Did you ever see one of those guys? You know the type I mean. You don't know them, but you instantly dislike them. Well, I saw one on the beach on Sunday.
Late on Saturday, Mrs. P remarked that, if it was nice weather on Sunday, she'd like to take a drive to Atlantic City and sit on the beach for a few hours. I reluctantly agreed, as I hate the beach but I love my wife. So, Sunday morning arrived and the sun was shining. We gathered a couple of towels, a couple of chairs and a couple of snacks and pointed our car towards the familiar Jersey shore.
We found a parking spot two blocks from the beach in a 3-hour limit zone. I gathered our belongings, flinging the folded chairs and small cooler on my back like a Bedouin's camel. We selected a sandy patch of beach (ha ha) and parked ourselves for the afternoon.
That's when he arrived.
About eight or so feet away from our little encampment was a small group of senior citizens engaging in a similar exercise in sun-worshiping. I watched as he swaggered up to the group — puffed chest boasting a chunky piece of twisted gold right out of 1974, swim trunks slung low on his hips, arms bowed out from his sides as though he was stalking down the center of an Old West street about to draw his six-shooter and gun down Black Bart. And, of course, he had a smirk upon his tanned face.
"HEY!," he screamed in a volume too loud for his proximity to the old folks, but loud enough to let everyone relaxing nearby know that he had arrived and was about to honor us with some profound words. He grinned, continuing his opening statement, "It's the guy that makes the Phillies win every time you see him!" (At this point, it should be noted that the Philadelphia Phillies currently hold the worst record in Major League Baseball. While they have played surprisingly well over the last dozen or so games, overall their performance this season has been embarrassingly horrendous. Philadelphia fans, however, possess notoriously short memories and attention spans. They view a brief and uncharacteristic winning streak as the "major turnaround" we've been waiting for, entirely forgetting everything that preceded this victorious run. Then, when the team falls back into their losing ways, these same fans return to scratching their collective heads in disbelief.... Now, where was I....?) After attributing the Phillies' recent good luck solely to himself, he went off on an inane monologue in which he repeatedly professed his love for boiled peanuts. "I love 'em, I love 'em. I love 'em.," he reiterated over and over again. He made his point, meticulously describing the Southern delicacy as being "delicious and soft like peas," then fell back into the "I love 'em" catchphrase. He loudly extolled the virtues of boiled peanuts for — no exaggeration — five minutes. I didn't know this guy, but — boy! — did I hate him!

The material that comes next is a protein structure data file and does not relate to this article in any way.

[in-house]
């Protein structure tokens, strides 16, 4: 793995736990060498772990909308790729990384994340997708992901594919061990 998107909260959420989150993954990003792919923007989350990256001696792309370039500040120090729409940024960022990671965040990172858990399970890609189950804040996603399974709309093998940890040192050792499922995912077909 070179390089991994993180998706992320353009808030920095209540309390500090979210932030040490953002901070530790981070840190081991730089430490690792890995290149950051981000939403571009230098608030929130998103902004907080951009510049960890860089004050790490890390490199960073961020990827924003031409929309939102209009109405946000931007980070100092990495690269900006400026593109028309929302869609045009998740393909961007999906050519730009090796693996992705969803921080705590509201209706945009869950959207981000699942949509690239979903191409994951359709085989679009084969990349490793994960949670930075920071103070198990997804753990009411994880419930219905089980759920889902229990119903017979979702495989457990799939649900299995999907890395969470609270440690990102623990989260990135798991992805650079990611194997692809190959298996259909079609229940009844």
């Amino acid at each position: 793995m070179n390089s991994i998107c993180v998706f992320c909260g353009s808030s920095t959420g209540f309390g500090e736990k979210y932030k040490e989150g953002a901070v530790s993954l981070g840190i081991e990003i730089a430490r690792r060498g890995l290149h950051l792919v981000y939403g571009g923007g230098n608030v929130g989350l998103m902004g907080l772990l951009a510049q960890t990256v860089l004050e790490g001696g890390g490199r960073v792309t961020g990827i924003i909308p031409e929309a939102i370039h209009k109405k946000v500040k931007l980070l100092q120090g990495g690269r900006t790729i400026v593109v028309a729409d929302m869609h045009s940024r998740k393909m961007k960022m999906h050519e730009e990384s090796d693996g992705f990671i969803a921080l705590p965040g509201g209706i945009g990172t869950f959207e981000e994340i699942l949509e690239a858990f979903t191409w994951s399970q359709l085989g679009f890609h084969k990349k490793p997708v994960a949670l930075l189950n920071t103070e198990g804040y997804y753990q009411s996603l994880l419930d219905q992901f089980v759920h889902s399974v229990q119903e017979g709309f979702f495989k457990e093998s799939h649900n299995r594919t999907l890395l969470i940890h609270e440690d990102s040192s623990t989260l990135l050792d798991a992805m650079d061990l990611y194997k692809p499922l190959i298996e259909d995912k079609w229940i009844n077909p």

I had enough. I turned to my wife and offered to get us lunch at a nearby falafel* shop that had recently opened in a location that has been unable to sustain a thriving business for nearly thirty years. Mrs. P happily agreed and I had my escape from that yammering moron,
I entered the falafel joint. I hadn't yet allowed my left leg to cross the threshold when a cheerful fellow behind the counter yelled "Welcome" in my direction. I smiled. "Here's a menu," he announced and jammed a colorful folded paper menu at me. I opened it up and, despite already knowing what I wished to order, I politely scanned the many offerings.
"Two falafel sandwiches, please.," I requested A longtime favorite of my wife, it is only recently that I began to eat falafel, so it was odd hearing my own voice place that order, know one of those was for me.
"Can I get your name?," the friendly fellow inquired.
"Josh." I replied and he scribbled it at the top of the guest check, under which he wrote my order. I handed over my credit card and the fellow swiped it in the terminal and told me I looked familiar. Then he glanced as the receipt printed out, looking back at me to give me the once-over.
"Pincus," he said as he examined the receipt, "Any relation to Michael Pincus?"
"Nope." I answered with a smile that I hoped would end the conversation. I was still curious as to why he needed my name. Aside from several employees, I was the only customer in the place. Another guy was busily assembling my order, hand-forming the chickpea mixture into balls and dropping them into the deep fryer. The friendly fellow came around to my side of the counter making half-hearted attempts at cleaning the tabletops.
My sandwiches were taking an awfully long time to prepare.
"Where did you say you were from?," the friendly fellow said, re-initiating his line of questioning.
"I didn't," I responded, "But, I'm from Philadelphia."
"Oh!," he said, dragging the word out to several syllables, "Where abouts?"
"Elkins Park, just outside of the city.," I clarified.
"Oh!," he repeated his multi-syllabic exclamation, "I was just there! Do you know Frank Schwartz?"
"I do not.," I smiled a little less, hoping this one would end the conversation.
Suddenly, the counter guy passed a white paper bag stuffed with my sandwiches over to the friendly fellow. "Here's you order!," he reported. I took the bag, thanked him and left.
I joined my wife on the beach. I unpacked the bag. The pitas were still warm from the insulating aluminum foil wrapping. As we ate, I offered comment about the falafel place.
"Boy, what a dirty little shop.," I began, "Good falafel, though." I bit off another mouthful of sandwich.
By this time, the "boiled peanut" guy was gone. We enjoyed our sandwiches without further distraction.
*Falafel, for the uninformed or non-Israeli, are deep-fried balls or patties made from ground chickpeas. The sandwich is traditionally served in warmed pita bread with lettuce, cucumber, tomato, hummus (for that extra kick of chickpeas) and tahini sauce (made from ground sesame seeds, for when you've had enough of chickpeas).